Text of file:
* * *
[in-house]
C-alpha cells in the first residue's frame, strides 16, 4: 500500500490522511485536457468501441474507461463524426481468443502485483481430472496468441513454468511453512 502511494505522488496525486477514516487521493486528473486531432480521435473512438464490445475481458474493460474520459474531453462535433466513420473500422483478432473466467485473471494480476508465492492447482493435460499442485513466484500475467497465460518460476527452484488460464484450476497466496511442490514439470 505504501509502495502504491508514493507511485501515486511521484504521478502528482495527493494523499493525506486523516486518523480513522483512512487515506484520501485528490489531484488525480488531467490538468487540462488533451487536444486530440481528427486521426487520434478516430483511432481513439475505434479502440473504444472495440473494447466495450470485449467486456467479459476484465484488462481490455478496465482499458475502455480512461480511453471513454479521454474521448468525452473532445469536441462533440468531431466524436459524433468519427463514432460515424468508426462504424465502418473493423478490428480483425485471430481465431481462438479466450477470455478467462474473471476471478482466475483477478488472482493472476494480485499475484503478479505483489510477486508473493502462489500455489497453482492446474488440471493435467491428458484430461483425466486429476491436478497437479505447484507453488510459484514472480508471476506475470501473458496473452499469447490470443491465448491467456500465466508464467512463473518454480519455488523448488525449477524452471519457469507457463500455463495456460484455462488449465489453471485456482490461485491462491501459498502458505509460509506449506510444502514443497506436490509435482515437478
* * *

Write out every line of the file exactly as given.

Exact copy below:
[in-house]
C-alpha cells in the first residue's frame, strides 16, 4: 500500500490522511485536457468501441474507461463524426481468443502485483481430472496468441513454468511453512 502511494505522488496525486477514516487521493486528473486531432480521435473512438464490445475481458474493460474520459474531453462535433466513420473500422483478432473466467485473471494480476508465492492447482493435460499442485513466484500475467497465460518460476527452484488460464484450476497466496511442490514439470 505504501509502495502504491508514493507511485501515486511521484504521478502528482495527493494523499493525506486523516486518523480513522483512512487515506484520501485528490489531484488525480488531467490538468487540462488533451487536444486530440481528427486521426487520434478516430483511432481513439475505434479502440473504444472495440473494447466495450470485449467486456467479459476484465484488462481490455478496465482499458475502455480512461480511453471513454479521454474521448468525452473532445469536441462533440468531431466524436459524433468519427463514432460515424468508426462504424465502418473493423478490428480483425485471430481465431481462438479466450477470455478467462474473471476471478482466475483477478488472482493472476494480485499475484503478479505483489510477486508473493502462489500455489497453482492446474488440471493435467491428458484430461483425466486429476491436478497437479505447484507453488510459484514472480508471476506475470501473458496473452499469447490470443491465448491467456500465466508464467512463473518454480519455488523448488525449477524452471519457469507457463500455463495456460484455462488449465489453471485456482490461485491462491501459498502458505509460509506449506510444502514443497506436490509435482515437478